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Lobby takes gender rule war to the EAC The Centre for Multi-Party Democracy - Kenya, which was among groups enjoined in the case seeking an opinion from the Supreme Court on the principle of gender representation

in the National Assembly and the Senate, also intends to take the matter to the Arusha-based East African Court of Justice.

It is seeking the court’s interpretation of affirmative action provisions in the 2010 Constitution. In the petition sent to the EAC secretary-general, Dr Richard Sezibera, on Tuesday, the lobby accuses judges in the highest court in the land of giving “incorrect interpretation of the gender provisions”. It also accuses Parliament of failing to treat the matter with the seriousness it deserves. The issue involves the enactment of laws that will provide realisation of the two-thirds rule as required by the Constitution of Kenya. “The majority opinion was that we should achieve the requirement progressively and this should be by August 2015.

This opinion provides neither a clear formula nor a guideline as to how we will achieve this requirement progressively. In addition to other articles in the Kenya Constitution, this right is firmly anchored in our Bill of Rights under Chapter Four of the Constitution, which chapter cannot be amended except by a referendum,” reads the petition signed by the lobby’s executive director Njeri Kabeberi and chairman Justin Muturi.

The group says the dissenting view by Chief Justice Willy Mutunga was the correct interpretation of the clauses on gender and favoured submissions by non-governmental organisations on how to implement the two-thirds gender rule in the March 4 elections without amending the Constitution. They want the EAC secretary-general to invoke provisions of the East African Community Treaty on the mandate of this office to censure Kenya for what they say is failure to implement the gender requirement in the coming elections, the first under the current Constitution.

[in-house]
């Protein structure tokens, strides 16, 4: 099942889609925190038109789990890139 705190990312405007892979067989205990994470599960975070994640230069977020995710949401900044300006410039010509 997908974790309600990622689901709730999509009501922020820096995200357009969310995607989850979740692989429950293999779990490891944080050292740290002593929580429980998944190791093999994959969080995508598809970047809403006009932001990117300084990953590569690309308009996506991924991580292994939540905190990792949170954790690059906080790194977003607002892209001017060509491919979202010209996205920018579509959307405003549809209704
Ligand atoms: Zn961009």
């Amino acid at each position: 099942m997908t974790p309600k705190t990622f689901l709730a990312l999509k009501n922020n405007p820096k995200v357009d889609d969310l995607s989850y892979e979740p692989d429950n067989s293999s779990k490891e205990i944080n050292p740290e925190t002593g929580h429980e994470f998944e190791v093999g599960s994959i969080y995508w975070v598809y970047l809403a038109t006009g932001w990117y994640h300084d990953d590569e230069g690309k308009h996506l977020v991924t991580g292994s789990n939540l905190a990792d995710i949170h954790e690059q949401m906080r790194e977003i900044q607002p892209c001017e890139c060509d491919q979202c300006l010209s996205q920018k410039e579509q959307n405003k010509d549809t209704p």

Article 29 (1) of the treaty gives the secretary-general the mandate to take action against a country that fails to fulfil an obligation under the agreement or infringed on a provision in it. In the petition, the lobby says: “Your Excellency, in the last 49 years Kenya has been a democracy with regular elections, we have only had fifty (50) women elected in the National Assembly, in our opinion, therefore, progressive attainment may take another five decades given this record.”


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